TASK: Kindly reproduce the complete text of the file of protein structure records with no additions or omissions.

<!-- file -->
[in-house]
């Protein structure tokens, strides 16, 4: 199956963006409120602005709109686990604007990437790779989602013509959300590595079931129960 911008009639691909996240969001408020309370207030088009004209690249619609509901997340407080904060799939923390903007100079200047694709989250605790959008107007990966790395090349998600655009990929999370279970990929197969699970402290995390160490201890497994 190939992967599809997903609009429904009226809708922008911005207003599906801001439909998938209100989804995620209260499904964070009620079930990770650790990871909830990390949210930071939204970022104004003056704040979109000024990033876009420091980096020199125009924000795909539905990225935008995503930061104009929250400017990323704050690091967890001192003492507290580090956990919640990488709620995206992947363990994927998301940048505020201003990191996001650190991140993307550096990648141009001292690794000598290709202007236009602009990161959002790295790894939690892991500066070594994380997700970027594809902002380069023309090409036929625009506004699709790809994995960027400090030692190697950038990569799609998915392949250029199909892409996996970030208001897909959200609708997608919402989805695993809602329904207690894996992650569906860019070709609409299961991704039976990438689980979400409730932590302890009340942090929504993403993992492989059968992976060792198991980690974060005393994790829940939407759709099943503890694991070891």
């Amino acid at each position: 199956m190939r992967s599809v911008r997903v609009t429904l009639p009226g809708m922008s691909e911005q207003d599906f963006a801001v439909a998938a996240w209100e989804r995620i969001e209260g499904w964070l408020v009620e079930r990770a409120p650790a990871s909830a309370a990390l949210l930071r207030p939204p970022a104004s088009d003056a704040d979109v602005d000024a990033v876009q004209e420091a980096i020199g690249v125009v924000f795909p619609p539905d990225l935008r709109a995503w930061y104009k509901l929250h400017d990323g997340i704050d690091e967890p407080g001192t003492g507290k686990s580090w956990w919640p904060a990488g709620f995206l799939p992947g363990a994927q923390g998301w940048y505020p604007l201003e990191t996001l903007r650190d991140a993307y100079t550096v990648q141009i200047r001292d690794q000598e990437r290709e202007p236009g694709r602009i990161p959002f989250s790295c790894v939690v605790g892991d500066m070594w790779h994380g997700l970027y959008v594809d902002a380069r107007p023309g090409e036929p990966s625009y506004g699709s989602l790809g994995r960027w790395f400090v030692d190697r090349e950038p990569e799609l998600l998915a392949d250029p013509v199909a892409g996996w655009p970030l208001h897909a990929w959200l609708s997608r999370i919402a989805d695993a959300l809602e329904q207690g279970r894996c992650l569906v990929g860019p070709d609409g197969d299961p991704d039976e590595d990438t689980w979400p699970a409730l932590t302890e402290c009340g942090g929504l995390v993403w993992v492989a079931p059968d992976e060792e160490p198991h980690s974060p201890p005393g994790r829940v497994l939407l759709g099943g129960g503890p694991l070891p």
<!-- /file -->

[in-house]
């Protein structure tokens, strides 16, 4: 199956963006409120602005709109686990604007990437790779989602013509959300590595079931129960 911008009639691909996240969001408020309370207030088009004209690249619609509901997340407080904060799939923390903007100079200047694709989250605790959008107007990966790395090349998600655009990929999370279970990929197969699970402290995390160490201890497994 190939992967599809997903609009429904009226809708922008911005207003599906801001439909998938209100989804995620209260499904964070009620079930990770650790990871909830990390949210930071939204970022104004003056704040979109000024990033876009420091980096020199125009924000795909539905990225935008995503930061104009929250400017990323704050690091967890001192003492507290580090956990919640990488709620995206992947363990994927998301940048505020201003990191996001650190991140993307550096990648141009001292690794000598290709202007236009602009990161959002790295790894939690892991500066070594994380997700970027594809902002380069023309090409036929625009506004699709790809994995960027400090030692190697950038990569799609998915392949250029199909892409996996970030208001897909959200609708997608919402989805695993809602329904207690894996992650569906860019070709609409299961991704039976990438689980979400409730932590302890009340942090929504993403993992492989059968992976060792198991980690974060005393994790829940939407759709099943503890694991070891």
């Amino acid at each position: 199956m190939r992967s599809v911008r997903v609009t429904l009639p009226g809708m922008s691909e911005q207003d599906f963006a801001v439909a998938a996240w209100e989804r995620i969001e209260g499904w964070l408020v009620e079930r990770a409120p650790a990871s909830a309370a990390l949210l930071r207030p939204p970022a104004s088009d003056a704040d979109v602005d000024a990033v876009q004209e420091a980096i020199g690249v125009v924000f795909p619609p539905d990225l935008r709109a995503w930061y104009k509901l929250h400017d990323g997340i704050d690091e967890p407080g001192t003492g507290k686990s580090w956990w919640p904060a990488g709620f995206l799939p992947g363990a994927q923390g998301w940048y505020p604007l201003e990191t996001l903007r650190d991140a993307y100079t550096v990648q141009i200047r001292d690794q000598e990437r290709e202007p236009g694709r602009i990161p959002f989250s790295c790894v939690v605790g892991d500066m070594w790779h994380g997700l970027y959008v594809d902002a380069r107007p023309g090409e036929p990966s625009y506004g699709s989602l790809g994995r960027w790395f400090v030692d190697r090349e950038p990569e799609l998600l998915a392949d250029p013509v199909a892409g996996w655009p970030l208001h897909a990929w959200l609708s997608r999370i919402a989805d695993a959300l809602e329904q207690g279970r894996c992650l569906v990929g860019p070709d609409g197969d299961p991704d039976e590595d990438t689980w979400p699970a409730l932590t302890e402290c009340g942090g929504l995390v993403w993992v492989a079931p059968d992976e060792e160490p198991h980690s974060p201890p005393g994790r829940v497994l939407l759709g099943g129960g503890p694991l070891p």